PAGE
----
For Kerri Morrone, 28, managing her type 1 diabetes requires constant monitoring and acute self-awareness. "Diabetes touches everything," she says. Morrone receives daily doses of insulin from a pump that's always with her, and she takes blood-pressure medication because, like other diabetics, she is at increased risk for heart attack and stroke. But managing type 1 diabetes, which results from an autoimmune attack on insulin-producing cells in the pancreas, involves a lot more than taking meds. Scheduling meals carefully, counting carbohydrates, exercising, monitoring blood sugar levels, and adjusting her day-to-day activity accordingly are all pervasive facts of life for Morrone and other type 1 diabetics. "You spend the entire day thinking about it, whether it's on the front burner or the back burner or on fire. There is no time off from this," she says.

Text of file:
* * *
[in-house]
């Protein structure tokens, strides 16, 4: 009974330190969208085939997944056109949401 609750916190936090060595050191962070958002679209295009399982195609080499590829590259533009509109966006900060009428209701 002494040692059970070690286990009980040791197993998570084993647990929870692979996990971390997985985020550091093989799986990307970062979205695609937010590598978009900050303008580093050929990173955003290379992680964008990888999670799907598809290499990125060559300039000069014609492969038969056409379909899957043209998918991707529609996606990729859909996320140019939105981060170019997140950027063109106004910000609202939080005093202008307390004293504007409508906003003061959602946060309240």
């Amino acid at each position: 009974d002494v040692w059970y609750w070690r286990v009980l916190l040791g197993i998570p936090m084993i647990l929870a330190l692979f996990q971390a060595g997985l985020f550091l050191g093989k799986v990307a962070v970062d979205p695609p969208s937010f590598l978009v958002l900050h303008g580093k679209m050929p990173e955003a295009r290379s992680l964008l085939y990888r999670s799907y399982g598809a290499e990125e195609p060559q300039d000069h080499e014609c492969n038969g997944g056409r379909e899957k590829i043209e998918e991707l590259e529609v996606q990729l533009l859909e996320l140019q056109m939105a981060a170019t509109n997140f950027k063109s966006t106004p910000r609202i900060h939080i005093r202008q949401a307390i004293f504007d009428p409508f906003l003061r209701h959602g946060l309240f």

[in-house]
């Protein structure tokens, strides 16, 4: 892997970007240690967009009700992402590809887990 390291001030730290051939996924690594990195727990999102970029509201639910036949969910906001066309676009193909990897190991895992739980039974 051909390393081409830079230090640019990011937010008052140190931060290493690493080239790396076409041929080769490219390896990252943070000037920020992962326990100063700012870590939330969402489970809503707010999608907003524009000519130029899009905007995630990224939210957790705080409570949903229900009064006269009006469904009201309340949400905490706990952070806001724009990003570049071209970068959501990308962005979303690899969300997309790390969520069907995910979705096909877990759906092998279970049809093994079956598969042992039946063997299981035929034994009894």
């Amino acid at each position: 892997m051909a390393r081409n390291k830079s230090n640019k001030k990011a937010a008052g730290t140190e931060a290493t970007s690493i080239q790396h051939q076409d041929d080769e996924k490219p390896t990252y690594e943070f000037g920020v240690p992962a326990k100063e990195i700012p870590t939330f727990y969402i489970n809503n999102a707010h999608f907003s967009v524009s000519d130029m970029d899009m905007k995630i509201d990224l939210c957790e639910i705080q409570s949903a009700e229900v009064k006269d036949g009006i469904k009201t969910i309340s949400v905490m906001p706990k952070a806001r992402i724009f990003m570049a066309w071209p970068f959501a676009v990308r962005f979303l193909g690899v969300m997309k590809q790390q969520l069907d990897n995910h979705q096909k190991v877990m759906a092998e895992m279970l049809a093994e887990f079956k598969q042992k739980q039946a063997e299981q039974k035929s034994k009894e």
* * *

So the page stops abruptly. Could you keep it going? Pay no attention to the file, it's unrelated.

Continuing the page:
Even when diabetes patients follow all the doctor's orders, the unpredictable nature of the disease can undermine medication adherence, says Morrone. "You can follow everything to a T, but your own body can thwart you. Your blood sugar can crest upward without your permission—just because you felt a little stressed out, and even though you did everything right."
A supportive social network is part of what keeps her going. (An upbeat outlook also helps.) Morrone calls on those close to her to help her manage the disease: Whether it's her girlfriends keeping extra juice boxes in their purses or her boss not minding the testing strips littered across her office desk. "The more people who know, the more protected I feel," she says.
Morrone also maintains a blog, called SixUntilMe, that she says functions as an online community and support network for other people living with diabetes. Blogging offers her the opportunity to share practical advice and provides a window onto the "real stuff": the emotional ups and downs that come with managing a chronic disease day after day. Of the couple of thousand people who visit her blog, Morrone says, "I don't know if it's them calling on me or me calling on them. [But] it helps confirm that [we're] not alone."